“Wild Card” has gotten wilder.
Joely Fisher, who plays private investigator Zoe Busiek on the Lifetime series, says the network “wanted us to be more in peril; they wanted the stakes to be higher so the cases weren’t so namby-pamby.”
More danger is just one of several changes in the series’ second season.
It has a new time slot — Sundays at 10 p.m. ET. And Busiek and crime-solving partner Dan Lennox (Chris Potter) have a new boss — M. Pearl McGuire (Loretta Devine), described by executive producer Doug Steinberg as a Lou Grant type “in charge of things and to act as a comic foil.”
Steinberg says there’s also new emphasis on the case-of-the-week stories being “about bigger issues you might see in the headlines.”
But the show still plays up what has been referred to as its “Moonlighting” qualities — the banter and high jinks between Busiek and Lennox. Also Busiek still has to juggle the demands of her work with being a mother to three children she inherited when her sister was killed.
“The whole idea is that the show should be delightful,” Steinberg says, with much of that quality stemming from Fisher, whom he describes as “beautiful and normal at the same time...serious but funny.”
Living up to that billing, Fisher arrives for tea to talk about herself and the series, coming from Nana’s Garden, a business she owns with her mother, actress-singer Connie Stevens, and sister Tricia. It’s a play space for children where their mothers can also get lunch and a manicure.
Show business kidThe 36-year-old Fisher, who’s married and has a 3-year-old daughter, openly talks about her struggles as a second-generation show business child and the relationship with her father, singer Eddie Fisher, who was troubled by substance abuse and wasn’t around much for his kids.
She describes it as “cyclical” in its ups and downs and “I’ve just got disappointed again.” But she also recalls a time when her father told her, “‘You are not just a singer, you are a zinger’...That was a help, because that was what he had to give. So I took it and wrapped it up and kept it for myself.”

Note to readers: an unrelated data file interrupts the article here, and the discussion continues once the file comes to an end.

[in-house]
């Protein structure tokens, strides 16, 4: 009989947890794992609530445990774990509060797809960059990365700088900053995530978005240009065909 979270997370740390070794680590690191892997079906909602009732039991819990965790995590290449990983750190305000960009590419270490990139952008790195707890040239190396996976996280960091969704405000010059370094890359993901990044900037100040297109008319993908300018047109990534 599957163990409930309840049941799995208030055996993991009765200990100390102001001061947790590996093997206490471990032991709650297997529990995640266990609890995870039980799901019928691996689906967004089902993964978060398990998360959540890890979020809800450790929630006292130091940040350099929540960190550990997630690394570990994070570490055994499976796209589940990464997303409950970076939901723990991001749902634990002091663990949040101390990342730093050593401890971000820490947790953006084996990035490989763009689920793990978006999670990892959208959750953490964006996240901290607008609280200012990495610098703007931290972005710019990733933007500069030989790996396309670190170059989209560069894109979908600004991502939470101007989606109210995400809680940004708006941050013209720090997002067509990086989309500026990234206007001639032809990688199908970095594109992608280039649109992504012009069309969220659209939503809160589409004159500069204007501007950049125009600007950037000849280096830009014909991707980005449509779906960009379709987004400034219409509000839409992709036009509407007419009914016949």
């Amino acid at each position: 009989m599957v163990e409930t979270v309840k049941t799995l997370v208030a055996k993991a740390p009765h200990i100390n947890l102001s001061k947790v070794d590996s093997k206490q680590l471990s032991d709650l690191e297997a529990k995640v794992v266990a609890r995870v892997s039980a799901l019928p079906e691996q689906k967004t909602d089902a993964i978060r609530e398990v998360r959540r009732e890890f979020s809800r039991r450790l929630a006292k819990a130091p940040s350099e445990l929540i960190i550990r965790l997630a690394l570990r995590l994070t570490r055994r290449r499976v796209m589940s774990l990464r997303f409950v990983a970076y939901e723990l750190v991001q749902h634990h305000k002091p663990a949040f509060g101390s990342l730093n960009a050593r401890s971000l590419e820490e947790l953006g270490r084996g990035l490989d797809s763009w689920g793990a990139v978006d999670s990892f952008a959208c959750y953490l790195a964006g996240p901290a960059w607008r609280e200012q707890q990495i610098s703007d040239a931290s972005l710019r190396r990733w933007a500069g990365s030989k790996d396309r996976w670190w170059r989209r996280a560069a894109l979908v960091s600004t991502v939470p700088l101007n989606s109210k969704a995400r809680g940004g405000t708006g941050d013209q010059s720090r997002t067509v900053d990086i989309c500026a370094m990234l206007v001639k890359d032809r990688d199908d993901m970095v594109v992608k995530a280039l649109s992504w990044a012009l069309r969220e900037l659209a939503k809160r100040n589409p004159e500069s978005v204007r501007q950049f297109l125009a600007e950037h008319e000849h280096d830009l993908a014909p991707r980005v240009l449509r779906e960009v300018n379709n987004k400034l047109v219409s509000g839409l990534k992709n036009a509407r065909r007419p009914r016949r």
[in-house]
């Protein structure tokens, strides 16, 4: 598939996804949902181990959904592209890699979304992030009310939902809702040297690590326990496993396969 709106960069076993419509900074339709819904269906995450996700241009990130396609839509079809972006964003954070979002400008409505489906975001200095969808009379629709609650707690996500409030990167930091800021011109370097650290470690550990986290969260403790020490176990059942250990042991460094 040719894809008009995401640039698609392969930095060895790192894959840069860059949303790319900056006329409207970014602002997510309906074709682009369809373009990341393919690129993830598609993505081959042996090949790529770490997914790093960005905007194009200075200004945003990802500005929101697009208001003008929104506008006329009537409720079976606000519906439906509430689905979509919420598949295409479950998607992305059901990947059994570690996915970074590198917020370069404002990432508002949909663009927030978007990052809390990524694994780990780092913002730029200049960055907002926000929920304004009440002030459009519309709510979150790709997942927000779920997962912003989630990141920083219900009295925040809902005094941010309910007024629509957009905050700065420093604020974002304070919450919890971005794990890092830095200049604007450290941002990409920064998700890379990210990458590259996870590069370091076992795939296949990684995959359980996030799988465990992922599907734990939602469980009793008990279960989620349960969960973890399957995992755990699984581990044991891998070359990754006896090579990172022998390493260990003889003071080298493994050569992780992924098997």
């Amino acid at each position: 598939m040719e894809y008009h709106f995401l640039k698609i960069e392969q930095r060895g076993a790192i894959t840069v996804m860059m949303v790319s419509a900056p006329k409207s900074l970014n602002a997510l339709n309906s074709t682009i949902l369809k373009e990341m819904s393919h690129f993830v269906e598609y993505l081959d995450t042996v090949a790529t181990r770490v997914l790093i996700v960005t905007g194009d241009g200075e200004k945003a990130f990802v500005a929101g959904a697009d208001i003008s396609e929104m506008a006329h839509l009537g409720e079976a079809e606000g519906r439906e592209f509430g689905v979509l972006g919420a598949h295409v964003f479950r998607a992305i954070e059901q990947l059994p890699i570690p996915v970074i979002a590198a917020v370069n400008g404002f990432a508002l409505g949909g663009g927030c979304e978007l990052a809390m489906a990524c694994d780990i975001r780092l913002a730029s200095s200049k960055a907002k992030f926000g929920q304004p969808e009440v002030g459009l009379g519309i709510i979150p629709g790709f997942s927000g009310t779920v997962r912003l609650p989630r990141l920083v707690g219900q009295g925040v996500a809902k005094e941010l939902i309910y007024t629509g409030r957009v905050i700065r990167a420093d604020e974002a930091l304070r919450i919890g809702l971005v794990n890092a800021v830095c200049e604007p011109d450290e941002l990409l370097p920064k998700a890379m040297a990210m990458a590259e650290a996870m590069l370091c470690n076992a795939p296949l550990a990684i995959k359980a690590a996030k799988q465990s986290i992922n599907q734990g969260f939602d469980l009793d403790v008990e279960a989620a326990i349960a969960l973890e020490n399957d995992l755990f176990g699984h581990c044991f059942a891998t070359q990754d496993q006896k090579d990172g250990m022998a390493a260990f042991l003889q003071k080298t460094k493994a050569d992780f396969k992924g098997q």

Asked if a career in show business was inevitable, she responds: “I would say so. I guess if you went to the deep psychology level, I was looking for love like anyone else and found it on a stage.”
According to family history, at about age 3, Joely vanished from backstage in a casino where Stevens was singing. Later she was discovered asleep in the strings section of the orchestra.
“I told my mother I had wanted ‘to hear the music from the inside,”’ Fisher recalls, and soon she was performing with Stevens.
An actress with a real woman's shapeFisher’s TV credits include playing Paige, friend to the title character on Ellen DeGeneres’ sitcom “Ellen.” She also was the talking baby’s mom on the short-lived sitcom “Baby Bob.”
Then came “Wild Card.”
Fisher relates to the qualities that make Busiek good at her job. “She’s intuitive, good at unearthing the truth, good at getting people to open up to her.”
She also likes a certain old-fashioned aspect of the show, more akin to “Murder, She Wrote,” “Hart to Hart,” or “Remington Steele” than today’s hard-edged “CSI” and “Law & Order” crime dramas.
She’s pleased to read messages from female fans identifying her as “more like me than other actresses,” referring to her more typical womanly shape — even though in real life, she’s skinnier than she appears on television.
Fisher would like to have time for an exercise routine but “now I have a toddler and a television show and I wonder when that would be!”